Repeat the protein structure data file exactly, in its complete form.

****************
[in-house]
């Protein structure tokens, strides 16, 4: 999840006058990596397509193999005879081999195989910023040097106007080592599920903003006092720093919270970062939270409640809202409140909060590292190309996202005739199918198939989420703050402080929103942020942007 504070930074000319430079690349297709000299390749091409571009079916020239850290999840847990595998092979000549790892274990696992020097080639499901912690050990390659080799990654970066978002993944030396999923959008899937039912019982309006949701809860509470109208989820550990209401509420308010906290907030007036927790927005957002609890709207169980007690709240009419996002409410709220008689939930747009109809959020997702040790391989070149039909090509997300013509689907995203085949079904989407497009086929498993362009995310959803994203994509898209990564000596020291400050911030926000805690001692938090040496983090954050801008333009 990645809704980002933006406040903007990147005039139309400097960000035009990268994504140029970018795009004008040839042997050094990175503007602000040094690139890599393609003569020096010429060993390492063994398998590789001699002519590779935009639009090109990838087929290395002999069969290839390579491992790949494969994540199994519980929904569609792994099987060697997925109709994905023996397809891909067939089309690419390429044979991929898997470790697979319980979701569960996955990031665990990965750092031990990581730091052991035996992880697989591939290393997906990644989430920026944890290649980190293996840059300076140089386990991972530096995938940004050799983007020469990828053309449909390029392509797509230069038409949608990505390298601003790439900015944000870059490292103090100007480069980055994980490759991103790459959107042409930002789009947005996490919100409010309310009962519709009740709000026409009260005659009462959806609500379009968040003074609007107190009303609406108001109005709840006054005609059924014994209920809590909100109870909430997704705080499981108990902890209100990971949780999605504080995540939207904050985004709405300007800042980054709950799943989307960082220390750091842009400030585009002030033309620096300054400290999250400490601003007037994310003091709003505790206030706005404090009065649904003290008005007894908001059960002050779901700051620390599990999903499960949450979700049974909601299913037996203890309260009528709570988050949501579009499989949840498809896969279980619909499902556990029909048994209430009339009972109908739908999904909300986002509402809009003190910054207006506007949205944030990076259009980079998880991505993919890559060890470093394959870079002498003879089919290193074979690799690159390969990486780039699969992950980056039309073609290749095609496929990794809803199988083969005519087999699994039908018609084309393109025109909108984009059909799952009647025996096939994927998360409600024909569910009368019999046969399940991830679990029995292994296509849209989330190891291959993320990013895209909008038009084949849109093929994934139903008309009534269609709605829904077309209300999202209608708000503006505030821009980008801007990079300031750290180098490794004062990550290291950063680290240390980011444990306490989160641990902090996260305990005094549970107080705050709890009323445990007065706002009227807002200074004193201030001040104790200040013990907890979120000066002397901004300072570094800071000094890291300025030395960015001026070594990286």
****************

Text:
[in-house]
């Protein structure tokens, strides 16, 4: 999840006058990596397509193999005879081999195989910023040097106007080592599920903003006092720093919270970062939270409640809202409140909060590292190309996202005739199918198939989420703050402080929103942020942007 504070930074000319430079690349297709000299390749091409571009079916020239850290999840847990595998092979000549790892274990696992020097080639499901912690050990390659080799990654970066978002993944030396999923959008899937039912019982309006949701809860509470109208989820550990209401509420308010906290907030007036927790927005957002609890709207169980007690709240009419996002409410709220008689939930747009109809959020997702040790391989070149039909090509997300013509689907995203085949079904989407497009086929498993362009995310959803994203994509898209990564000596020291400050911030926000805690001692938090040496983090954050801008333009 990645809704980002933006406040903007990147005039139309400097960000035009990268994504140029970018795009004008040839042997050094990175503007602000040094690139890599393609003569020096010429060993390492063994398998590789001699002519590779935009639009090109990838087929290395002999069969290839390579491992790949494969994540199994519980929904569609792994099987060697997925109709994905023996397809891909067939089309690419390429044979991929898997470790697979319980979701569960996955990031665990990965750092031990990581730091052991035996992880697989591939290393997906990644989430920026944890290649980190293996840059300076140089386990991972530096995938940004050799983007020469990828053309449909390029392509797509230069038409949608990505390298601003790439900015944000870059490292103090100007480069980055994980490759991103790459959107042409930002789009947005996490919100409010309310009962519709009740709000026409009260005659009462959806609500379009968040003074609007107190009303609406108001109005709840006054005609059924014994209920809590909100109870909430997704705080499981108990902890209100990971949780999605504080995540939207904050985004709405300007800042980054709950799943989307960082220390750091842009400030585009002030033309620096300054400290999250400490601003007037994310003091709003505790206030706005404090009065649904003290008005007894908001059960002050779901700051620390599990999903499960949450979700049974909601299913037996203890309260009528709570988050949501579009499989949840498809896969279980619909499902556990029909048994209430009339009972109908739908999904909300986002509402809009003190910054207006506007949205944030990076259009980079998880991505993919890559060890470093394959870079002498003879089919290193074979690799690159390969990486780039699969992950980056039309073609290749095609496929990794809803199988083969005519087999699994039908018609084309393109025109909108984009059909799952009647025996096939994927998360409600024909569910009368019999046969399940991830679990029995292994296509849209989330190891291959993320990013895209909008038009084949849109093929994934139903008309009534269609709605829904077309209300999202209608708000503006505030821009980008801007990079300031750290180098490794004062990550290291950063680290240390980011444990306490989160641990902090996260305990005094549970107080705050709890009323445990007065706002009227807002200074004193201030001040104790200040013990907890979120000066002397901004300072570094800071000094890291300025030395960015001026070594990286």